The need for sleep is really variable from person to person. Albert Einstein needed eleven hours to rest. Napoleon, on the other hand, was allegedly satisfied with four; the same is told of the former British Prime Minister Margaret Thatcher.
The season of the year, along with age and sex, all play part in how much you need to sleep. The pattern of circadian activity – chronotype – is also important. You may be an early bird who wakes up and goes to sleep early or an “owl” who likes to stay awake late at night and sleep long in the morning.
Research with identical twins revealed that about 40 per cent of the need for sleep boils down to heredity. The role of genes is becoming ever clearer. A major international study figured out the first gene variant that is an important factor in sleep requirements.
Till Roennberg from the Ludwig Maximillian University of Munich led the work group that analysed gene samples of more than four thousand persons from seven European countries. A little more than a thousand samples by donors of the Estonian Genome Project were also included.
The guinea pigs had to fill out an in-depth questionnaire where they answered questions about their usual bedtime, how long it takes them to fall asleep, usual time to wake up, if an alarm clock was necessary, etc.
“It would’ve been really nice if we’d been able to examine everybody in the sleep lab, but unfortunately it’s not possible”, explained researcher Maris Teder-Laving of the Estonian Genome Project.
The questionnaire, developed in the University of Munich, has been verified and it seems that people’s evaluations of their need for sleep are quite accurate. In this study, only the need for sleep on rest days was taken into account, because on workdays even the “owls” may not be able to escape waking up early. The scientists used the questionnaires when working with the human genome, trying to find patterns.
It turned out that individuals with a certain variant of the ABCC9 gene had less sleep on average than those with another variant. This variant added half an hour to the average need for sleep, and one European in five has this bit of DNA.
The gene encodes a protein that deals with information concerning energy levels in the cells. In the human body, ABCC9 is active in the brain, heart, muscles and pancreas.
“Sleep is regulated in a very complex way. This particular gene regulates metabolism and is important in case of diabetes and high blood pressure”, noted Teder-Laving.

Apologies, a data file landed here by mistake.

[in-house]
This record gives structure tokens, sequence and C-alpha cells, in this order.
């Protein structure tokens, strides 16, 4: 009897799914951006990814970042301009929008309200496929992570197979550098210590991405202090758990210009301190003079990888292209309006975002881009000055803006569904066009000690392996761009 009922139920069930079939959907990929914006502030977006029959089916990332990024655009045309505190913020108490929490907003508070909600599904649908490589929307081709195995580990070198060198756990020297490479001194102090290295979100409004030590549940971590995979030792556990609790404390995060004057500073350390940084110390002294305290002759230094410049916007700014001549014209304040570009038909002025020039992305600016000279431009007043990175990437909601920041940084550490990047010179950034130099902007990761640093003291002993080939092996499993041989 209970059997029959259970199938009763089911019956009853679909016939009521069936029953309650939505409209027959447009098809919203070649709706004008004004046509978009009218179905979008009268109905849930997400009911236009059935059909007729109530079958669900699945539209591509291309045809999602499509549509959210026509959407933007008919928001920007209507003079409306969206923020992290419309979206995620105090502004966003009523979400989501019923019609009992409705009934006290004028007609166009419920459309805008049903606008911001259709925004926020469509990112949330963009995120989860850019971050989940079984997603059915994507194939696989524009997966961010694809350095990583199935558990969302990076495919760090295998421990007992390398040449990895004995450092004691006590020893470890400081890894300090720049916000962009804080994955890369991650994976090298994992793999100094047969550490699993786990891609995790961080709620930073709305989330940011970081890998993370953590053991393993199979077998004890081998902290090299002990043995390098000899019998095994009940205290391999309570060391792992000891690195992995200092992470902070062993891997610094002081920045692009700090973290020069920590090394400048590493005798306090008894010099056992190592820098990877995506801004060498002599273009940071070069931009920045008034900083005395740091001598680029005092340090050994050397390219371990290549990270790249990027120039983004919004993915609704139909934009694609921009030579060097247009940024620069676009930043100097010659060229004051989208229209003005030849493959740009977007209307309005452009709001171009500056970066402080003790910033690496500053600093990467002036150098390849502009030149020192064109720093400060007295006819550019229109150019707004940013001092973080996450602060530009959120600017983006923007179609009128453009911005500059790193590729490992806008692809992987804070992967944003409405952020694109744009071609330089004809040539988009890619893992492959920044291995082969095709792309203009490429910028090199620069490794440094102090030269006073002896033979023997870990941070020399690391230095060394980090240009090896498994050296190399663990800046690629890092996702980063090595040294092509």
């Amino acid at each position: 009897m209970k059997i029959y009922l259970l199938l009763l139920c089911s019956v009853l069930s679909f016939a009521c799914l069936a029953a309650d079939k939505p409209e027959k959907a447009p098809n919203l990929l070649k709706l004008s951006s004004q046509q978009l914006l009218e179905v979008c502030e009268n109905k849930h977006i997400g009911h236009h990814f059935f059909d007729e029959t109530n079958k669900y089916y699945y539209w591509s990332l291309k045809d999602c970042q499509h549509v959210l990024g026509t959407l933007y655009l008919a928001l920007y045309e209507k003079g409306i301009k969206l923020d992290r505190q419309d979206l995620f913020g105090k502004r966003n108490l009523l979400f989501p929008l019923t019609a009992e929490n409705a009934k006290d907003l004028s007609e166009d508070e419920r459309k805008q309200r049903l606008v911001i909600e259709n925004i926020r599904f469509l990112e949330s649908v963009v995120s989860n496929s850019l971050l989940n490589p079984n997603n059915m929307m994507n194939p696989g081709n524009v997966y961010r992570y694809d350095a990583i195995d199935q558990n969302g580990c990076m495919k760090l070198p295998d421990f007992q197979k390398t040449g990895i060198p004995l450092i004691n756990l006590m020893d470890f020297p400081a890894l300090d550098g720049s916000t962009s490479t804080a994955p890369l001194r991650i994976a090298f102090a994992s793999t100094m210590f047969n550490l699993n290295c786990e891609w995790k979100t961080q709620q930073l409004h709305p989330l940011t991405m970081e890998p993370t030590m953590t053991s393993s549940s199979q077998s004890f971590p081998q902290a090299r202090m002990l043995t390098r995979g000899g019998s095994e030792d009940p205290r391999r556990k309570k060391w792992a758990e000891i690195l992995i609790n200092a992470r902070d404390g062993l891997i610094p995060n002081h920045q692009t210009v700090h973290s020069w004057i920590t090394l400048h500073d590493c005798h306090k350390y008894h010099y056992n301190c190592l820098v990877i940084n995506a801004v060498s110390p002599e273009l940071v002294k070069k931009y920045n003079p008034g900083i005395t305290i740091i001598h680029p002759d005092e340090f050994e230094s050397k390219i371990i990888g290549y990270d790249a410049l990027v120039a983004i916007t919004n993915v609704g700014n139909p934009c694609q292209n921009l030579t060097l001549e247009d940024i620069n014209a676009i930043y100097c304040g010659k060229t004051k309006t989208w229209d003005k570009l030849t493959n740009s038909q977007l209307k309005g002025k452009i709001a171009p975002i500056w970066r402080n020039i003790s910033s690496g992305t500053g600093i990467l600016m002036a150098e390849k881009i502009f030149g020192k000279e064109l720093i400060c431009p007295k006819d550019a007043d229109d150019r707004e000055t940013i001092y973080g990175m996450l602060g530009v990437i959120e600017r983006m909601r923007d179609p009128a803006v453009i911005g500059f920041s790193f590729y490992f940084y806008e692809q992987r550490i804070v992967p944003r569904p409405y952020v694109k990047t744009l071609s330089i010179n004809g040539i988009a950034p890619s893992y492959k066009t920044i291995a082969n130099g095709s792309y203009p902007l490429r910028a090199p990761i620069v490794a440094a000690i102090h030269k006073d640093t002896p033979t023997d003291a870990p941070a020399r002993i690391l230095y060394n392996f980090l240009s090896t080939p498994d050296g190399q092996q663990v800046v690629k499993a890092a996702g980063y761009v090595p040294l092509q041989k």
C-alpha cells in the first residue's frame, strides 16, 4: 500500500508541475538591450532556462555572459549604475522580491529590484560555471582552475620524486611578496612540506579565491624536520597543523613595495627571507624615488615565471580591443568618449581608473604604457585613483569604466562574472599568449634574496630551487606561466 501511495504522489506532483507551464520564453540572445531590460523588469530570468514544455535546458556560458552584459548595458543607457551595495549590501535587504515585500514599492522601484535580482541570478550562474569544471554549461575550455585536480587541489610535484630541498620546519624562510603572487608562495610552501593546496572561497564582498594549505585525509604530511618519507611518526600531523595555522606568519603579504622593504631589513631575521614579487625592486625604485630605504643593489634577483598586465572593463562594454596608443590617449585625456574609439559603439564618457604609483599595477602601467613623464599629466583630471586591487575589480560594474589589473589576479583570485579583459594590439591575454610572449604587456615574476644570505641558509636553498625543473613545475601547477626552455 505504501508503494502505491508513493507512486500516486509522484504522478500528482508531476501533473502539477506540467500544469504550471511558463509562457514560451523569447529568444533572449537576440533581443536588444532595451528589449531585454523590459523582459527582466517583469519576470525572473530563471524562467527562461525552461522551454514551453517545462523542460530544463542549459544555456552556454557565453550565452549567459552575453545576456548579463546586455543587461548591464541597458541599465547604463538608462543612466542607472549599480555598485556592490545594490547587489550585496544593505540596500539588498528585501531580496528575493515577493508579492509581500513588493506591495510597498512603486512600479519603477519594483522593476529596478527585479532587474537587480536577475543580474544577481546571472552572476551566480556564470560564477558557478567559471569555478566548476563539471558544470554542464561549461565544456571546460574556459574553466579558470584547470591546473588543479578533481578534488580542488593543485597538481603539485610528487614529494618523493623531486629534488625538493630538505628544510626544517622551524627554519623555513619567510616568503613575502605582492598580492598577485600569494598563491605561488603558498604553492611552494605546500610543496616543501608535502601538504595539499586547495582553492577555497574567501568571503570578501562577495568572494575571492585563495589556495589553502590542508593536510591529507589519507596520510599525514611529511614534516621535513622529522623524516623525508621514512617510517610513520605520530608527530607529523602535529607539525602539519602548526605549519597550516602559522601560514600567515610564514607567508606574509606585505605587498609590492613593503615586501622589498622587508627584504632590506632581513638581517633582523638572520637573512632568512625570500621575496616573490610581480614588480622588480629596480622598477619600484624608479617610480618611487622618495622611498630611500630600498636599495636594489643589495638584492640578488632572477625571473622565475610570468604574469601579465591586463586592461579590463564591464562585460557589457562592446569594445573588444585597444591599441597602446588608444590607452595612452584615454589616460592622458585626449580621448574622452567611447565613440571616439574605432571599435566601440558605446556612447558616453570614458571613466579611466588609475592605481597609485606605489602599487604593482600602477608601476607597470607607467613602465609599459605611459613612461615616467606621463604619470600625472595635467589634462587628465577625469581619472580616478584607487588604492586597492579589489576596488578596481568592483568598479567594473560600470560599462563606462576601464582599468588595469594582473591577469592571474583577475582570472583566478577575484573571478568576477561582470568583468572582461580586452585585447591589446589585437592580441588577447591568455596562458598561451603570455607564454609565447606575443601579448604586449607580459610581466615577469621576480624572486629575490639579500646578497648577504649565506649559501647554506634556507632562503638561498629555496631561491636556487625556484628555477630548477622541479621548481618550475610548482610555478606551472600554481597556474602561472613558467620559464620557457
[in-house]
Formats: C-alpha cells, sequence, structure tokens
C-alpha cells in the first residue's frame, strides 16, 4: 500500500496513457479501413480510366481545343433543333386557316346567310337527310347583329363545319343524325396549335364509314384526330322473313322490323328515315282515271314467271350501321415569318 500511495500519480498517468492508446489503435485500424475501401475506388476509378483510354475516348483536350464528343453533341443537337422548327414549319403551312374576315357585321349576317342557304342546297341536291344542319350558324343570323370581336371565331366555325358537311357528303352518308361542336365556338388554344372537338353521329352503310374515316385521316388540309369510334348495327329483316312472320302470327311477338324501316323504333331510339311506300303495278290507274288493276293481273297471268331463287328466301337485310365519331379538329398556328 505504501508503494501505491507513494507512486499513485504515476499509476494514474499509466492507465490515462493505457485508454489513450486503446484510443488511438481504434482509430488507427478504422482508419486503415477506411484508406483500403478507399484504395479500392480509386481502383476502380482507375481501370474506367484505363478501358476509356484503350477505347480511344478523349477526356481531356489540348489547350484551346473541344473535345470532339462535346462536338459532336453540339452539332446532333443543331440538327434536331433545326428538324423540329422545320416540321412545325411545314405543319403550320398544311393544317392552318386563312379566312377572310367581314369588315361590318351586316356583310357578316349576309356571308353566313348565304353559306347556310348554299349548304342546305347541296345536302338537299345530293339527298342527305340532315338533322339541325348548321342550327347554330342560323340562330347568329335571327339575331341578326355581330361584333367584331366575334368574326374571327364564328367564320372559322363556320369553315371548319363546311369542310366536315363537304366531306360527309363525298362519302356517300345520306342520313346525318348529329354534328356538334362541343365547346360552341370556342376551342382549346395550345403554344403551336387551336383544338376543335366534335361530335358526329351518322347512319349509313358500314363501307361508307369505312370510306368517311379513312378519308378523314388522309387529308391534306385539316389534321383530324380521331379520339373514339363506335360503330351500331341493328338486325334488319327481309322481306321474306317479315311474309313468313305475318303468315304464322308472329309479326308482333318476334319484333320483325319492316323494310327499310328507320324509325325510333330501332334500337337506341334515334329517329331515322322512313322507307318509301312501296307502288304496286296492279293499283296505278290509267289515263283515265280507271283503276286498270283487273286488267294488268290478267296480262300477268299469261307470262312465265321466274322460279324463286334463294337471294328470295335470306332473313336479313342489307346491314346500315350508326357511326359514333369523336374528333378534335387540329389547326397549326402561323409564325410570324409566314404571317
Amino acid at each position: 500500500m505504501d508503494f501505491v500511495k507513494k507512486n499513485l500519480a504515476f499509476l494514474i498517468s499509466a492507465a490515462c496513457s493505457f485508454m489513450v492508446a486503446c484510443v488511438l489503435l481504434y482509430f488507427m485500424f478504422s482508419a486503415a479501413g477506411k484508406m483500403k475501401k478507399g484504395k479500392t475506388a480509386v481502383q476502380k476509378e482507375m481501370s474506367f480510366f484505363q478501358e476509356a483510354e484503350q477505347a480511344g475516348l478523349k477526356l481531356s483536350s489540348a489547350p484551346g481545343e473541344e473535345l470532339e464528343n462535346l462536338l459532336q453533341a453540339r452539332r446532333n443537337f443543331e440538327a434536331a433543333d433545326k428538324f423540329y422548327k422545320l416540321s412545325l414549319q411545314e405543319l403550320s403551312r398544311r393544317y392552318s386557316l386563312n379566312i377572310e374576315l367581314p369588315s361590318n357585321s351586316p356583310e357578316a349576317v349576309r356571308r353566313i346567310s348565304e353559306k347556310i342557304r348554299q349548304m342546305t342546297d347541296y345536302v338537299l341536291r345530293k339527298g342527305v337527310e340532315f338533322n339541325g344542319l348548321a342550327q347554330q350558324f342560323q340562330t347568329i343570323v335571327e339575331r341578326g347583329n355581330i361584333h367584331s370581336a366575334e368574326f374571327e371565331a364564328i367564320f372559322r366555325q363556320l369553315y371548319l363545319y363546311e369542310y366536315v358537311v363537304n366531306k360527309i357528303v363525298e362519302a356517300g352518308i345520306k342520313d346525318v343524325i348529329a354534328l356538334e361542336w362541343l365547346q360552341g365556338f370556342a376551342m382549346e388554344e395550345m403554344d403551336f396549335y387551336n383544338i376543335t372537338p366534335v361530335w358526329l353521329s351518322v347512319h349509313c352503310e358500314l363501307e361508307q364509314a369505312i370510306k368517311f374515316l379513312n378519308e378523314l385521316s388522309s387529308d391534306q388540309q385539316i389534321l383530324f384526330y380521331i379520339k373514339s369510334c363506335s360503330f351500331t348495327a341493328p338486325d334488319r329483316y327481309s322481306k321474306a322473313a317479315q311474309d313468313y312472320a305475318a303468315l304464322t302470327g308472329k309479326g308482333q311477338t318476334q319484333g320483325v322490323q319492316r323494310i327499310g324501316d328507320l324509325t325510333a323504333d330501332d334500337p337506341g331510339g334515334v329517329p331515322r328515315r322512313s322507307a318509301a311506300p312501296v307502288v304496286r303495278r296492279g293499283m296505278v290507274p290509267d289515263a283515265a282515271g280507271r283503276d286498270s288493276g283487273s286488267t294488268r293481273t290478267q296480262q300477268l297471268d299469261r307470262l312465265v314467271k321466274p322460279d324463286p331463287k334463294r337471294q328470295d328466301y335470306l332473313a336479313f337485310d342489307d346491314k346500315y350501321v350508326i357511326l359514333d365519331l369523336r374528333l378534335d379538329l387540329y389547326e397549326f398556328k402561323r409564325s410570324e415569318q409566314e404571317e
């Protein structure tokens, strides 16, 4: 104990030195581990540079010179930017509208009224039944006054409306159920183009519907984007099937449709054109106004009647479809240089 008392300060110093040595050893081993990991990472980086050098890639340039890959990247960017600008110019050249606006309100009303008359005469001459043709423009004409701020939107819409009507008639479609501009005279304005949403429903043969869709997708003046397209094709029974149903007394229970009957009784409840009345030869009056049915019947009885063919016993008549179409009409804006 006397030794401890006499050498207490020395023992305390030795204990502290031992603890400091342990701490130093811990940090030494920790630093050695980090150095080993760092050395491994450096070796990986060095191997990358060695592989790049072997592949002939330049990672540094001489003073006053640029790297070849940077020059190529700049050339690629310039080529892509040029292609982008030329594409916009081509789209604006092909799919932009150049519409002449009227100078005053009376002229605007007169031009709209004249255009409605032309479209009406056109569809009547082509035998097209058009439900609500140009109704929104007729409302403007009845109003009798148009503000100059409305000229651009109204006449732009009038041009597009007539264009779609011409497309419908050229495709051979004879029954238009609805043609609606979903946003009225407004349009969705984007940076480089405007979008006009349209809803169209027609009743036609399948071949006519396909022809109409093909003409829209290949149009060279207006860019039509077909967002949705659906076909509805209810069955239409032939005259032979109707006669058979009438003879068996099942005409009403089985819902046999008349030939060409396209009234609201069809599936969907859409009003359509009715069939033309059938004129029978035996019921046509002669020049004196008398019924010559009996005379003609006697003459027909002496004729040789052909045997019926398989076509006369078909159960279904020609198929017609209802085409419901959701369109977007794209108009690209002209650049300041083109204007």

Even insects have the gene. Vinegar flies, a hugely popular model organism in biology, also fall into state of rest that resembles sleep. When scientists blocked the manifestation of the gene, the insects’ night sleep decreased by three hours on the average. “Flies sleep at both daytime and night but this gene influenced only the length of the night sleep. It is a good proof that the gene variant has a very strong impact on the length of sleep”, added Teder-Laving.
Interestingly, when verifying results of the association study that was performed on 6,000 gene donors from Estonia, it appeared that the impact of the gene variant could be easily spotted on gene donors who had their samples collected in winter, when Estonia is on standard time rather than summer time. The connection wasn’t that evident with the gene samples that had been collected in summer. “There’s an increasing amount of data showing that shifts in the time zone have a really strong influence on people”, said Teder-Laving.
Allebrandt, K., Amin, N., Müller-Myhsok, B., Esko, T., Teder-Laving, M., Azevedo, R., Hayward, C., van Mill, J., Vogelzangs, N., Green, E., Melville, S., Lichtner, P., Wichmann, H., Oostra, B., Janssens, A., Campbell, H., Wilson, J., Hicks, A., Pramstaller, P., Dogas, Z., Rudan, I., Merrow, M., Penninx, B., Kyriacou, C., Metspalu, A., van Duijn, C., Meitinger, T., & Roenneberg, T. (2011). A KATP channel gene effect on sleep duration: from genome-wide association studies to function in Drosophila Molecular Psychiatry DOI: 10.1038/mp.2011.142